Osman II: Martyr or tyrant?

Osman II: Martyr or tyrant?

There is history, and there is legend. And some events are made into legends though they are parts of history. Since the cast of figures and events in Turkish history is utterly vast and our imagination boundless, we have an abundance of modern legends even though these are times that are (supposed to be) disciplined by all sorts of information, documents and records.

Especially classical history.

On the one hand, there is a sea of archives dating from the Ottomans, who were rigorous in recording every single object belonging to the state and an objective historiography built by virtue of these archives.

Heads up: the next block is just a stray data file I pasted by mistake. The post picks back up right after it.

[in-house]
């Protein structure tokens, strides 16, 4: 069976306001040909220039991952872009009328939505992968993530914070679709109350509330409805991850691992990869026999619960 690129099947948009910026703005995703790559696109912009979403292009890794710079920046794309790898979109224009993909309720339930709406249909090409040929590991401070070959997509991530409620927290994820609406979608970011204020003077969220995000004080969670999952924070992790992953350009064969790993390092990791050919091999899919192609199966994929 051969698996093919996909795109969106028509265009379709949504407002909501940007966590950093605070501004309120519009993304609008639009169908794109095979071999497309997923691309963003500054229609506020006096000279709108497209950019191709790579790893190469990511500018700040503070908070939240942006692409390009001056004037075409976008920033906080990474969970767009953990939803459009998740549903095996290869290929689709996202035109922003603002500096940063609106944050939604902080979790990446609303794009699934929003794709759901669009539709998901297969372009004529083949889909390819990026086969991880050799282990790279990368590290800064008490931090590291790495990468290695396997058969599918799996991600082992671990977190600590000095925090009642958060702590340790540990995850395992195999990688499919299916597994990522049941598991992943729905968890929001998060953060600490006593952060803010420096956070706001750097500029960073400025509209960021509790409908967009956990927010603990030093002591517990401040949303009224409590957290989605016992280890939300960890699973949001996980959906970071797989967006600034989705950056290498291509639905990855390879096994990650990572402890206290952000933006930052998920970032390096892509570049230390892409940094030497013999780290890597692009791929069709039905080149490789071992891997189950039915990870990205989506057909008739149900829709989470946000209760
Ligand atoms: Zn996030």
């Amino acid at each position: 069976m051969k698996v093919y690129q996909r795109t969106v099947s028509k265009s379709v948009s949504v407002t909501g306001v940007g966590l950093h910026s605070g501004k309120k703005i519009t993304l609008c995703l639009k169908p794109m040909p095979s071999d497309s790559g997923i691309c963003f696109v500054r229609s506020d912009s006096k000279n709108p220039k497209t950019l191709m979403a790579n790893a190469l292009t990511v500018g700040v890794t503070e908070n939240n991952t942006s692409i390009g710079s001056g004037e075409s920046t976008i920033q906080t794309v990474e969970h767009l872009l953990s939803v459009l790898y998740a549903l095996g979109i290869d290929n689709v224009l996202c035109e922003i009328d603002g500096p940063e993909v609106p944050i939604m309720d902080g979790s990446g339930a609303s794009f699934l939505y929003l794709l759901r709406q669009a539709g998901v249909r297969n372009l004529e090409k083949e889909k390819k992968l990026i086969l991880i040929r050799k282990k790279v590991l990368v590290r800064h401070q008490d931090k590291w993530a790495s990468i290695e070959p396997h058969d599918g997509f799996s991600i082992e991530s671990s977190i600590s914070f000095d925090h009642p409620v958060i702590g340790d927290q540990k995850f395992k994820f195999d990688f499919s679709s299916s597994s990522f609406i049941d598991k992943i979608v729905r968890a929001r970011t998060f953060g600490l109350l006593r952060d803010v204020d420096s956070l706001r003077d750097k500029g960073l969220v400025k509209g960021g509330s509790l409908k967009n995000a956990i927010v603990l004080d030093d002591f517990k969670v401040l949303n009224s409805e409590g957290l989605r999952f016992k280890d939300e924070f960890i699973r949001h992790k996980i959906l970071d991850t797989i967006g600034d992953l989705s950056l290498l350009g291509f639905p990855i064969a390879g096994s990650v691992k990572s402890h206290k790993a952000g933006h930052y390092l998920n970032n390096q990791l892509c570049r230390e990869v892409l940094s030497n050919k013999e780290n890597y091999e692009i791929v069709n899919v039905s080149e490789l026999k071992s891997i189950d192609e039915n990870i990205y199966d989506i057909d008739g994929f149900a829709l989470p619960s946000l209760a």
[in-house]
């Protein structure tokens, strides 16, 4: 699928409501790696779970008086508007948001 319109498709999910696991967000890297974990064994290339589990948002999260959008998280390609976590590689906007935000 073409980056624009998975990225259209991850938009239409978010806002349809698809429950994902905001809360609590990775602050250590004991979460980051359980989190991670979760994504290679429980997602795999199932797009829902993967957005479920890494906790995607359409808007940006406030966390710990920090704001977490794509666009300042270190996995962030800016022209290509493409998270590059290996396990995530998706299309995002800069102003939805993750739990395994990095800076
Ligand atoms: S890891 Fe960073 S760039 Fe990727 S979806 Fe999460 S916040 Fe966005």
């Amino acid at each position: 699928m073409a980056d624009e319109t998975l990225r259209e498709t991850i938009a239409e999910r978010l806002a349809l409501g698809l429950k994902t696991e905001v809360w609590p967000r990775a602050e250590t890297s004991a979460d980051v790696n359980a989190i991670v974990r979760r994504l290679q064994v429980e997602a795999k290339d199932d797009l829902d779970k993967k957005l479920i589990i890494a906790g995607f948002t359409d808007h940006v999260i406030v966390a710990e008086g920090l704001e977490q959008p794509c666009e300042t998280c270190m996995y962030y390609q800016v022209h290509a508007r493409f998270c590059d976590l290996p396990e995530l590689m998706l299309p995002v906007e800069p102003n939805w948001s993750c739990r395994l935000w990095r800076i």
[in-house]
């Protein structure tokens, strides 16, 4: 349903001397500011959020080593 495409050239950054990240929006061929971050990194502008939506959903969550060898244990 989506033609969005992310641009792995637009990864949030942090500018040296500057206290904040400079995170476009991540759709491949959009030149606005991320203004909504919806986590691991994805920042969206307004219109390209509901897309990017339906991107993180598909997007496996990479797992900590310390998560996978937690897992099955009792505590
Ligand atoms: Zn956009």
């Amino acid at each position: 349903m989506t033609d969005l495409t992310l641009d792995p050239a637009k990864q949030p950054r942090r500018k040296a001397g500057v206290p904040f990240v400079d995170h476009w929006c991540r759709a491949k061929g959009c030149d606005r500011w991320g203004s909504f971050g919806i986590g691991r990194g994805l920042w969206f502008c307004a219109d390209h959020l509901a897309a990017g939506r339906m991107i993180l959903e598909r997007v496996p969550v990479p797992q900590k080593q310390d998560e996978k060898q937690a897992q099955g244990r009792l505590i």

On the other, colossal legends, black or white...

When approached from this particular perspective, Ottoman history appears to be heaven on earth for novelists and cinematographers, as it is for historians and sociologists.

The Ottoman dream versus the Ottoman dread

There are certain times when the above-mentioned heaven resembled hell, such as the long, consuming, everlasting 17th century.

The magnificent centuries of giants such as Mehmed II, Selim I and Süleyman I had long gone.

Conquests were nearly at a halt because of incapable sultans and corrupt pashas.

An economic crisis had broken because of famine, inflation and fiscal corruption.

As if all this was not enough, various brigands had emerged throughout Anatolia: The property, honor and life of the people were under threat.

We assume a single interregnum in our history despite lineage disputes from when Timur the Lame defeated Bayezid I ("the Thunderbolt") in the Battle of Ankara at the beginning of the 15th century until Mehmet I ascended the throne. We do, however, have at least one more "interregnum:" The Celali Interregnum as prominent historian Mustafa Akdağ calls it.